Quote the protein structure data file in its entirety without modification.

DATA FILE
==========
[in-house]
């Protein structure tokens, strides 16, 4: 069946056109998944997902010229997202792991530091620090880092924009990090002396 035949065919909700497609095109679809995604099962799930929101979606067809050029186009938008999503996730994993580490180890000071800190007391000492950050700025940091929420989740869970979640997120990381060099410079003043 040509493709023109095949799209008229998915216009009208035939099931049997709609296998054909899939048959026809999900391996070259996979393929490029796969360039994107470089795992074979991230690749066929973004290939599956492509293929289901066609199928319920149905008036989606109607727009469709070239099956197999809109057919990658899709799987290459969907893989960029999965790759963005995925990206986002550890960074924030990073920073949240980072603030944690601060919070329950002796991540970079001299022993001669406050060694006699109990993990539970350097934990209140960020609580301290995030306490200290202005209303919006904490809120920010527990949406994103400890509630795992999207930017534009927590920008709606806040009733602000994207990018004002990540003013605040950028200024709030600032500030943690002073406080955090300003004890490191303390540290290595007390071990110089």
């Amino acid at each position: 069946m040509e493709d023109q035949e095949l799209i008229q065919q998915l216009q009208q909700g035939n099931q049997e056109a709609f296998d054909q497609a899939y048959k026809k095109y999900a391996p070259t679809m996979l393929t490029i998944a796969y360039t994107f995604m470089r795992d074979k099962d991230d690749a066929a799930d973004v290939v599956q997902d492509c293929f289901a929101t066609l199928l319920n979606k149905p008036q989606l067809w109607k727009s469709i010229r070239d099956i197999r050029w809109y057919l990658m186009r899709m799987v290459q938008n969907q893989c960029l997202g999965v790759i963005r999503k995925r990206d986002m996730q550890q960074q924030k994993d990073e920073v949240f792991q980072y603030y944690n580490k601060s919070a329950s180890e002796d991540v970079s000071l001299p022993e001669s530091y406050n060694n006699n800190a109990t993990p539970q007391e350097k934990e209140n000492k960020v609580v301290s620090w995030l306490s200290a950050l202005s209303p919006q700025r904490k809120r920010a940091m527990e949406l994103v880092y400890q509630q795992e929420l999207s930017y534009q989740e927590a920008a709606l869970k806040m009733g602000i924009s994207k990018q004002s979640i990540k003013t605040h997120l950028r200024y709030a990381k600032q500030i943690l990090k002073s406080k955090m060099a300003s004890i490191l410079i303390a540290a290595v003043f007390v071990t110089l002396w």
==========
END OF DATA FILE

[in-house]
């Protein structure tokens, strides 16, 4: 069946056109998944997902010229997202792991530091620090880092924009990090002396 035949065919909700497609095109679809995604099962799930929101979606067809050029186009938008999503996730994993580490180890000071800190007391000492950050700025940091929420989740869970979640997120990381060099410079003043 040509493709023109095949799209008229998915216009009208035939099931049997709609296998054909899939048959026809999900391996070259996979393929490029796969360039994107470089795992074979991230690749066929973004290939599956492509293929289901066609199928319920149905008036989606109607727009469709070239099956197999809109057919990658899709799987290459969907893989960029999965790759963005995925990206986002550890960074924030990073920073949240980072603030944690601060919070329950002796991540970079001299022993001669406050060694006699109990993990539970350097934990209140960020609580301290995030306490200290202005209303919006904490809120920010527990949406994103400890509630795992999207930017534009927590920008709606806040009733602000994207990018004002990540003013605040950028200024709030600032500030943690002073406080955090300003004890490191303390540290290595007390071990110089």
């Amino acid at each position: 069946m040509e493709d023109q035949e095949l799209i008229q065919q998915l216009q009208q909700g035939n099931q049997e056109a709609f296998d054909q497609a899939y048959k026809k095109y999900a391996p070259t679809m996979l393929t490029i998944a796969y360039t994107f995604m470089r795992d074979k099962d991230d690749a066929a799930d973004v290939v599956q997902d492509c293929f289901a929101t066609l199928l319920n979606k149905p008036q989606l067809w109607k727009s469709i010229r070239d099956i197999r050029w809109y057919l990658m186009r899709m799987v290459q938008n969907q893989c960029l997202g999965v790759i963005r999503k995925r990206d986002m996730q550890q960074q924030k994993d990073e920073v949240f792991q980072y603030y944690n580490k601060s919070a329950s180890e002796d991540v970079s000071l001299p022993e001669s530091y406050n060694n006699n800190a109990t993990p539970q007391e350097k934990e209140n000492k960020v609580v301290s620090w995030l306490s200290a950050l202005s209303p919006q700025r904490k809120r920010a940091m527990e949406l994103v880092y400890q509630q795992e929420l999207s930017y534009q989740e927590a920008a709606l869970k806040m009733g602000i924009s994207k990018q004002s979640i990540k003013t605040h997120l950028r200024y709030a990381k600032q500030i943690l990090k002073s406080k955090m060099a300003s004890i490191l410079i303390a540290a290595v003043f007390v071990t110089l002396w």